Find the net thermal radiation

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Homework Statement



A solid cylinder of radius r1 = 2.5 cm, length h1 = 5.1 cm, emissivity 0.90, and temperature 28°C is suspended in an environment of temperature 46°C. (a) What is the cylinder's net thermal radiation transfer rate P1? (b) If the cylinder is stretched until its radius is r2 = 0.51 cm, its net thermal radiation transfer rate becomes P2. What is the ratio P2/P1?

Homework Equations



P = σεA(Tenv^4 - T^4)

The Attempt at a Solution



My answer to part A is correct. I got P = (5.67E-8)(.9)(.0119)(319^4 - 301^4) = 1.304 W

But my answer to part B is wrong apparently. I don't know what I did wrong. But the formula for Area of Solid Cylinder = 2*pi*r^2 + 2*pi*r*h

I used r1 = .025 m and h1 = .051 m for Area in part a. But in part B the only thing I changed was r2 = .0051 m to find the new area. Then got P2 and divided it by P1 to get the ratio. But it says part B is wrong. What exactly did I do wrong with the area in part b? Am I to assume h changes as well? My exact formula for part B Area is this: A = 2*pi*(.0051)^2 + 2*pi*(.0051)(.051) = .0018 m^2
 

Answers and Replies

  • #2
gneill
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But my answer to part B is wrong apparently. I don't know what I did wrong. But the formula for Area of Solid Cylinder = 2*pi*r^2 + 2*pi*r*h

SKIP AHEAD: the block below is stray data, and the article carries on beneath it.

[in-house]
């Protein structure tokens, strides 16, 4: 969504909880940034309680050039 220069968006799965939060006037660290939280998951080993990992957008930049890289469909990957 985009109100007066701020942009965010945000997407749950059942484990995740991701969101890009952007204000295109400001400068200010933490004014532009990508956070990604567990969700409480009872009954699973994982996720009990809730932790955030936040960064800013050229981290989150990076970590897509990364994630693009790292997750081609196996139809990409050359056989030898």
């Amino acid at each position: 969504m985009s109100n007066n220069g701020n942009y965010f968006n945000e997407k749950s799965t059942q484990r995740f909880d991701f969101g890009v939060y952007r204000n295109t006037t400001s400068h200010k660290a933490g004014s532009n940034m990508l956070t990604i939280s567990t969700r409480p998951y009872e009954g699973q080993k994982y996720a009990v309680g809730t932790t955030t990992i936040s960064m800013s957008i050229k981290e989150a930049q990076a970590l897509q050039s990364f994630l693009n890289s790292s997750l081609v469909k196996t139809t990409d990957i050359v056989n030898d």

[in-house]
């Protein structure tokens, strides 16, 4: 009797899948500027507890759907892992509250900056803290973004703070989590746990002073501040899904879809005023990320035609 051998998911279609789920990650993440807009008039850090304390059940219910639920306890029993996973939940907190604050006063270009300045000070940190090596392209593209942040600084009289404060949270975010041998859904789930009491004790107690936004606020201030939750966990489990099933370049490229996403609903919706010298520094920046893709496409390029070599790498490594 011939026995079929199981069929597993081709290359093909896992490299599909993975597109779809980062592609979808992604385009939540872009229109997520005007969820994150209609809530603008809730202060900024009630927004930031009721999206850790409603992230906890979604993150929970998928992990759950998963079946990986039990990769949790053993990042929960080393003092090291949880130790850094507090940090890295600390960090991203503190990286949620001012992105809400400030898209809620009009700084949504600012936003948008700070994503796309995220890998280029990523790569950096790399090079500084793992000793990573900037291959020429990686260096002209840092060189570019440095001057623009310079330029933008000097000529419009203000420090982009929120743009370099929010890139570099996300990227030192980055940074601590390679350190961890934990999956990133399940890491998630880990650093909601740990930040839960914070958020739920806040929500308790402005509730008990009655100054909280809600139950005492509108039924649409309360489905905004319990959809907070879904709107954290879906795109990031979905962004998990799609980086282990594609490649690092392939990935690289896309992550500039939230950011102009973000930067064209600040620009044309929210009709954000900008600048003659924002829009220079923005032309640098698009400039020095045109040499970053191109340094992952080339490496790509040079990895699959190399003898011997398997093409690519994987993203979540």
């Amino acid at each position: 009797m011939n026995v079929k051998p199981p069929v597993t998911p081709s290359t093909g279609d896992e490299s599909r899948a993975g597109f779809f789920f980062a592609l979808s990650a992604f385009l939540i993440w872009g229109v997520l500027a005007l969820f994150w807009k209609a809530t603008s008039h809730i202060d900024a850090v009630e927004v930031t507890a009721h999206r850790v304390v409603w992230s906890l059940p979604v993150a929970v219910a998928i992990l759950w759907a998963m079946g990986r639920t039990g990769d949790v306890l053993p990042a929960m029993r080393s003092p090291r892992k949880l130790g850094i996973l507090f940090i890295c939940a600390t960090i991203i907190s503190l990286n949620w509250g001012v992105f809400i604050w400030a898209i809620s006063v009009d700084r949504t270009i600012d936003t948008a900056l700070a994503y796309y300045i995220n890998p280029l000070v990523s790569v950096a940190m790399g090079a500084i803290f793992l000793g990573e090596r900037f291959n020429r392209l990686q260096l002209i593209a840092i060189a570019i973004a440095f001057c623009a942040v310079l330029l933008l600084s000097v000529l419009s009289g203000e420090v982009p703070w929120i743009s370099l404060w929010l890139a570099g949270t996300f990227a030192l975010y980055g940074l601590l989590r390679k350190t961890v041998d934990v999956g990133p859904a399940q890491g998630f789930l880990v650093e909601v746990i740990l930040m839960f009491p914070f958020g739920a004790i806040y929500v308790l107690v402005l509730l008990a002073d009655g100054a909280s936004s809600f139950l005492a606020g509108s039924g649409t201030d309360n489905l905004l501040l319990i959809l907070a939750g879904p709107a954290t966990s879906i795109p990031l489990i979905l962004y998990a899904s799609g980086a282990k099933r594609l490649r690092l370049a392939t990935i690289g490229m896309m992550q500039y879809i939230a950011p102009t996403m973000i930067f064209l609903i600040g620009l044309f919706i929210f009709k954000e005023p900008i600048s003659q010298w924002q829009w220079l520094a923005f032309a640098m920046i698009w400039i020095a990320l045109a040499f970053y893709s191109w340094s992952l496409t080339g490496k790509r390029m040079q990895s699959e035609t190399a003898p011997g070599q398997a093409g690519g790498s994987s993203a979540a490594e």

I used r1 = .025 m and h1 = .051 m for Area in part a. But in part B the only thing I changed was r2 = .0051 m to find the new area.

If the cylinder was stretched, presumably it stretched in some direction...
Also presumably, the overall mass of the cylinder didn't change (it's still got the same amount of "stuff") so what does that say about the volume of the stretched cylinder?
 
  • #3
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If the cylinder was stretched, presumably it stretched in some direction...
Also presumably, the overall mass of the cylinder didn't change (it's still got the same amount of "stuff") so what does that say about the volume of the stretched cylinder?

So you are saying use V = pi*r^2*h to find the volume in part A. Then use that same volume and radius 2 in part B to find height 2. Then find the new area of part B using the new height and radius?
 
  • #4
gneill
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2,866
So you are saying use V = pi*r^2*h to find the volume in part A. Then use that same volume and radius 2 in part B to find height 2. Then find the new area of part B using the new height and radius?

Sounds like a plan!
 

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